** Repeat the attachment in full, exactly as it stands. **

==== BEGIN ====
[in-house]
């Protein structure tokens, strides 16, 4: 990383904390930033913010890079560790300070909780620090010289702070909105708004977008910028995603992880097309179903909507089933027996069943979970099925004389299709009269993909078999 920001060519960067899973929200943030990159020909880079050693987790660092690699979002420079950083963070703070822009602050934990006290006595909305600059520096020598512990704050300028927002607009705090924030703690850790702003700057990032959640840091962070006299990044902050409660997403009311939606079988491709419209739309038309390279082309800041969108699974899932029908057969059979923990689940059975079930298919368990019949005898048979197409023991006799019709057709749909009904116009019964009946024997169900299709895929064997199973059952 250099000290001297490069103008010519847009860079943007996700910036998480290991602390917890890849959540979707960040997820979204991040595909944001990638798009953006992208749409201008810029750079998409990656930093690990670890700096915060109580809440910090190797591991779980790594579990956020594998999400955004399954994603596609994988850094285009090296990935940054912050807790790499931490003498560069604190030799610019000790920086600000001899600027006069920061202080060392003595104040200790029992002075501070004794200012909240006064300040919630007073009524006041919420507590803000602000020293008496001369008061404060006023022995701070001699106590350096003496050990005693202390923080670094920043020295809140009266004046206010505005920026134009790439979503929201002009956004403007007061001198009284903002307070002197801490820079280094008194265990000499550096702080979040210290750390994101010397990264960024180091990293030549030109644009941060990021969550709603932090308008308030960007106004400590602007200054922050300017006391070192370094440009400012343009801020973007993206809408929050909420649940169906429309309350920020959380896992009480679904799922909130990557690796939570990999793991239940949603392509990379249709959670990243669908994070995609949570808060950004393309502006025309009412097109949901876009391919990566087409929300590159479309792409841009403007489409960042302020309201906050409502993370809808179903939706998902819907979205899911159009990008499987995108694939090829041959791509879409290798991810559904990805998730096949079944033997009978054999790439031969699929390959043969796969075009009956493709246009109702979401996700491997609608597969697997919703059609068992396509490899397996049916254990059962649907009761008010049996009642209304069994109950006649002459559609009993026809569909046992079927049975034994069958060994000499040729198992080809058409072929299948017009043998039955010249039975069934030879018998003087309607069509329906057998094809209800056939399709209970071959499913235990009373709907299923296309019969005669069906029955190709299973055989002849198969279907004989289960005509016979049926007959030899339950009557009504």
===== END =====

[in-house]
């Protein structure tokens, strides 16, 4: 990383904390930033913010890079560790300070909780620090010289702070909105708004977008910028995603992880097309179903909507089933027996069943979970099925004389299709009269993909078999 920001060519960067899973929200943030990159020909880079050693987790660092690699979002420079950083963070703070822009602050934990006290006595909305600059520096020598512990704050300028927002607009705090924030703690850790702003700057990032959640840091962070006299990044902050409660997403009311939606079988491709419209739309038309390279082309800041969108699974899932029908057969059979923990689940059975079930298919368990019949005898048979197409023991006799019709057709749909009904116009019964009946024997169900299709895929064997199973059952 250099000290001297490069103008010519847009860079943007996700910036998480290991602390917890890849959540979707960040997820979204991040595909944001990638798009953006992208749409201008810029750079998409990656930093690990670890700096915060109580809440910090190797591991779980790594579990956020594998999400955004399954994603596609994988850094285009090296990935940054912050807790790499931490003498560069604190030799610019000790920086600000001899600027006069920061202080060392003595104040200790029992002075501070004794200012909240006064300040919630007073009524006041919420507590803000602000020293008496001369008061404060006023022995701070001699106590350096003496050990005693202390923080670094920043020295809140009266004046206010505005920026134009790439979503929201002009956004403007007061001198009284903002307070002197801490820079280094008194265990000499550096702080979040210290750390994101010397990264960024180091990293030549030109644009941060990021969550709603932090308008308030960007106004400590602007200054922050300017006391070192370094440009400012343009801020973007993206809408929050909420649940169906429309309350920020959380896992009480679904799922909130990557690796939570990999793991239940949603392509990379249709959670990243669908994070995609949570808060950004393309502006025309009412097109949901876009391919990566087409929300590159479309792409841009403007489409960042302020309201906050409502993370809808179903939706998902819907979205899911159009990008499987995108694939090829041959791509879409290798991810559904990805998730096949079944033997009978054999790439031969699929390959043969796969075009009956493709246009109702979401996700491997609608597969697997919703059609068992396509490899397996049916254990059962649907009761008010049996009642209304069994109950006649002459559609009993026809569909046992079927049975034994069958060994000499040729198992080809058409072929299948017009043998039955010249039975069934030879018998003087309607069509329906057998094809209800056939399709209970071959499913235990009373709907299923296309019969005669069906029955190709299973055989002849198969279907004989289960005509016979049926007959030899339950009557009504």